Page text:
Turkey’s current-account deficit widened more than expected in September as imports rose, the Ankara-based central bank said today.
The current-account gap of $3.3 billion exceeded the $2.6 billion median estimate in a Bloomberg survey of 10 economists. Imports climbed to $20 billion from $19.3 billion a year ago, while exports were little changed at $14 billion.
The current-account deficit, which Prime Minister Recep Tayyip Erdogan’s government says is the economy’s biggest vulnerability, has climbed about 28 percent in the first nine months of the year from a year ago. Turkey cut gold exports to neighboring Iran this year to abide by international sanctions over the Persian Gulf nation’s nuclear program, while imports of the precious metal soared, widening the trade imbalance.
“The reversal in gold trade, from exports last year to this year’s imports, is behind the widening in the trade gap,” Inanc Sozer, an economist at Odeabank AS in Istanbul, said by e-mail yesterday.
The government lowered its year-end forecast for the current-account gap to 7.1 percent of gross domestic product on Oct. 8, from 7.5 percent a year earlier, as it revised down its prediction for GDP growth to 3.6 percent from 4 percent.
Turkey was a net importer of $7.1 billion of gold, jewelry and precious metals in the first nine months of this year, compared with net exports of $5.5 billion during the same period in 2012. The change reflects tougher sanctions, Economy Minister Zafer Caglayan said on Aug. 17.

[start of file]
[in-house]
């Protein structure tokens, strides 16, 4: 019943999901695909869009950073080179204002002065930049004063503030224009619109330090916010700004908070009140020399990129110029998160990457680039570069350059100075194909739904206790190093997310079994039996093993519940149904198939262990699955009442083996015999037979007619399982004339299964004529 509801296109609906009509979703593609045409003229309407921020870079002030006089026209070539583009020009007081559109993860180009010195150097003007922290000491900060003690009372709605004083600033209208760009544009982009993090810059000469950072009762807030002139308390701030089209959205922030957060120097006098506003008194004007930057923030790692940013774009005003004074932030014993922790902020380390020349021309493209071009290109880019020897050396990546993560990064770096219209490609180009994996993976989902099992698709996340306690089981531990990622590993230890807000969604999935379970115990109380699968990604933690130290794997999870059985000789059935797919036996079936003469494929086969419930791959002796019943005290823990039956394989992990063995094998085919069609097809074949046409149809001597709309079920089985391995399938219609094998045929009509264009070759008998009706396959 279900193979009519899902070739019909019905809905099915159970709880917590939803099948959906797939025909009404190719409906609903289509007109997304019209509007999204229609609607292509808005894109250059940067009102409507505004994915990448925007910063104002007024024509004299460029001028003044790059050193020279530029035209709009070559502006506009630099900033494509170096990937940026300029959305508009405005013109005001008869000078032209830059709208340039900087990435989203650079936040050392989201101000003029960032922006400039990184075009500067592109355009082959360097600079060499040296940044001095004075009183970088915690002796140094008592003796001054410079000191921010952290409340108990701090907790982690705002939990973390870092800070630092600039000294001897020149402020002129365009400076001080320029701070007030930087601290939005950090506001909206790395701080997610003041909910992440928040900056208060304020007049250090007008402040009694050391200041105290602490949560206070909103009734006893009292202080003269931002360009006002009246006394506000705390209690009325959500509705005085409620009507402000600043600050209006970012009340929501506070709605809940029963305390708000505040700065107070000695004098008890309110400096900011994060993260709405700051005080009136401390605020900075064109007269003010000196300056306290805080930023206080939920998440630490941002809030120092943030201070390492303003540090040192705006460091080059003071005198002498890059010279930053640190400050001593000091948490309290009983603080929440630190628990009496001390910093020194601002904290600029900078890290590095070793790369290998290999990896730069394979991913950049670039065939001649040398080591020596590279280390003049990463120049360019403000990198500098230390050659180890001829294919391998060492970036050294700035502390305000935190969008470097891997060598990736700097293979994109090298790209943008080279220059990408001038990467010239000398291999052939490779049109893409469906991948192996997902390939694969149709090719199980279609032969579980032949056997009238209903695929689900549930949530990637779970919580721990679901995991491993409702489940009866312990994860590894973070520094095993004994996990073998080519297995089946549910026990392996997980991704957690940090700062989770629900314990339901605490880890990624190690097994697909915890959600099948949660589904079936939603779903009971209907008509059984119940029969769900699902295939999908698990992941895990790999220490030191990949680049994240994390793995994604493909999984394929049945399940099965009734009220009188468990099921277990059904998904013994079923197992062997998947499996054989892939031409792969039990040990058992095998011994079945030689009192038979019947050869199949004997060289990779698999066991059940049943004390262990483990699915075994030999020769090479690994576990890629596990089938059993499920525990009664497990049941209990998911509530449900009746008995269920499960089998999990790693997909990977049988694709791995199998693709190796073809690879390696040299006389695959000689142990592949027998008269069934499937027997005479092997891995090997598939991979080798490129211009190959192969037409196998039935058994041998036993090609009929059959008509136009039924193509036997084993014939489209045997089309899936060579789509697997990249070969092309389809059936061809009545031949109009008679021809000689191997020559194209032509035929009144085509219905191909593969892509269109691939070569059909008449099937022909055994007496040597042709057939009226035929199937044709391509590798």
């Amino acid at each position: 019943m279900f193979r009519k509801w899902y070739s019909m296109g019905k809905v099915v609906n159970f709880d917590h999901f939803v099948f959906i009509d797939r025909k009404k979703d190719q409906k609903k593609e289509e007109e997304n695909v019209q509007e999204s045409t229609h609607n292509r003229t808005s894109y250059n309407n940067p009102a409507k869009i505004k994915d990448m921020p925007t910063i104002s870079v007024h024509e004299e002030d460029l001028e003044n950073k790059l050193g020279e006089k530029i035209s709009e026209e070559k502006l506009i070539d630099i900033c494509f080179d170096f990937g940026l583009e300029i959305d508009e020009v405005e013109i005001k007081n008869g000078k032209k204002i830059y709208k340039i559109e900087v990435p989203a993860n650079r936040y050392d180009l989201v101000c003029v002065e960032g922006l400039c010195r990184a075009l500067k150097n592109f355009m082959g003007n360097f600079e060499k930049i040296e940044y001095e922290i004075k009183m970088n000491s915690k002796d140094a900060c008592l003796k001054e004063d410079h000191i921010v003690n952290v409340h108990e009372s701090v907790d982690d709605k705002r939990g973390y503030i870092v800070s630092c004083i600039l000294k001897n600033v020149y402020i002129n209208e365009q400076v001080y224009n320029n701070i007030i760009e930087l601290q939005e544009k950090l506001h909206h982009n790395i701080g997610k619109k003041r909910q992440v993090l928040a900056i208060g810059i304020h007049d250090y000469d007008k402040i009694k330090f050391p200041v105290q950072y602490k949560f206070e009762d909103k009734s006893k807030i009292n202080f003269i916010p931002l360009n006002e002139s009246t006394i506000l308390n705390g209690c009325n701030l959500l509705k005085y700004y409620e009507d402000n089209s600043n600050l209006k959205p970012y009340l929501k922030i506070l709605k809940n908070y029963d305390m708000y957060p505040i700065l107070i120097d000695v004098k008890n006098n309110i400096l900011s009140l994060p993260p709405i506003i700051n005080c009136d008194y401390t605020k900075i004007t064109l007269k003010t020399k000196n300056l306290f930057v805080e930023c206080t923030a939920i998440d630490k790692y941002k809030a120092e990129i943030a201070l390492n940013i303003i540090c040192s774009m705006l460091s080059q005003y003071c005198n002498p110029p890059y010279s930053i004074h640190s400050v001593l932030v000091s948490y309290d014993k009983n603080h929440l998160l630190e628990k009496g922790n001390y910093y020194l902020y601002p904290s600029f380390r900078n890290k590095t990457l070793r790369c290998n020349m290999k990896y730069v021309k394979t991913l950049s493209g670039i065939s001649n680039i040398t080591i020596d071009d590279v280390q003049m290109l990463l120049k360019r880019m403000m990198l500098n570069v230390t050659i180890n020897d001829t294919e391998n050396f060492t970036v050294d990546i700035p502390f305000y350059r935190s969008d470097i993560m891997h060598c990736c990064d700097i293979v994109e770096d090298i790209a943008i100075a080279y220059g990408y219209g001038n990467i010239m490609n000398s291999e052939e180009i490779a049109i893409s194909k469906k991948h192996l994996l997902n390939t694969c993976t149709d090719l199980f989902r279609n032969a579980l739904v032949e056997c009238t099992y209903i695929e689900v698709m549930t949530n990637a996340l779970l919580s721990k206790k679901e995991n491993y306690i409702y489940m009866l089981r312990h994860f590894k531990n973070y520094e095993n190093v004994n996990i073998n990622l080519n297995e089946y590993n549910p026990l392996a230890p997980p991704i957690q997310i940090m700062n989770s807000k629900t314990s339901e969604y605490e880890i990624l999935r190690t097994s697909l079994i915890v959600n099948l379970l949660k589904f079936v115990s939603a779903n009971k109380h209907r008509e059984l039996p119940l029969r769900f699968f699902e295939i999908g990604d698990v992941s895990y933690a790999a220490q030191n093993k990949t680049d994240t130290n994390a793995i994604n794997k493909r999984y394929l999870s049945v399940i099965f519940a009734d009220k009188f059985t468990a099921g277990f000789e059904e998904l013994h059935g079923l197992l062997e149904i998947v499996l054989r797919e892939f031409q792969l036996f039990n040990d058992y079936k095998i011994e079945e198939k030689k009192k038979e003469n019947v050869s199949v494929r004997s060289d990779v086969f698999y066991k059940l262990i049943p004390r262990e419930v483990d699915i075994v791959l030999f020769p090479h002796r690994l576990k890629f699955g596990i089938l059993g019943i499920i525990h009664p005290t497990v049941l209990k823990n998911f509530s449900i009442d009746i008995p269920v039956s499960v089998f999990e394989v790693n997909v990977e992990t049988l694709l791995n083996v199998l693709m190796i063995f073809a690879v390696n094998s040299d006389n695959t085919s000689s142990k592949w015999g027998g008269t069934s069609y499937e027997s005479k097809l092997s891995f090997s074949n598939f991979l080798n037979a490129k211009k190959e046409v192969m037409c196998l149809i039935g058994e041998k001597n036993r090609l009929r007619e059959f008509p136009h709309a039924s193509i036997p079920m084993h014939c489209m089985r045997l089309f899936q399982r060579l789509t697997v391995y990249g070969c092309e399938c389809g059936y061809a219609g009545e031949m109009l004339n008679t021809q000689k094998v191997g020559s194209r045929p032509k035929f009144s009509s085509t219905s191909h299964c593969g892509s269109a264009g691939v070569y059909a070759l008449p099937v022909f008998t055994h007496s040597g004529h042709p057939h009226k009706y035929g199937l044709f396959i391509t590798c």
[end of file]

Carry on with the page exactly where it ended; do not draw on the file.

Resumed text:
The central bank reported about $1.7 billion in capital inflows classified as coming from an unknown origin, the so-called “net errors and omissions.” In July, the inflows stood at $4.9 billion, the most since at least 2008.
Finance Minister Mehmet Simsek said on Oct. 8 that the unexplained inflows may be result of a miscalculation of tourism income or of cash believed to be hidden “under mattresses,” according to Hurriyet newspaper.
The lira weakened 0.1 percent to 2.0570 per dollar at 10:20 a.m. in Istanbul. The currency has depreciated 12.1 percent this year, the second-worst performance among emerging-market currencies in Europe, Africa and the Middle East, after South Africa’s rand, according to data compiled by Bloomberg. The yield on two-year lira notes increased 8 basis points, or 0.08 percentage point, to 8.89 percent.
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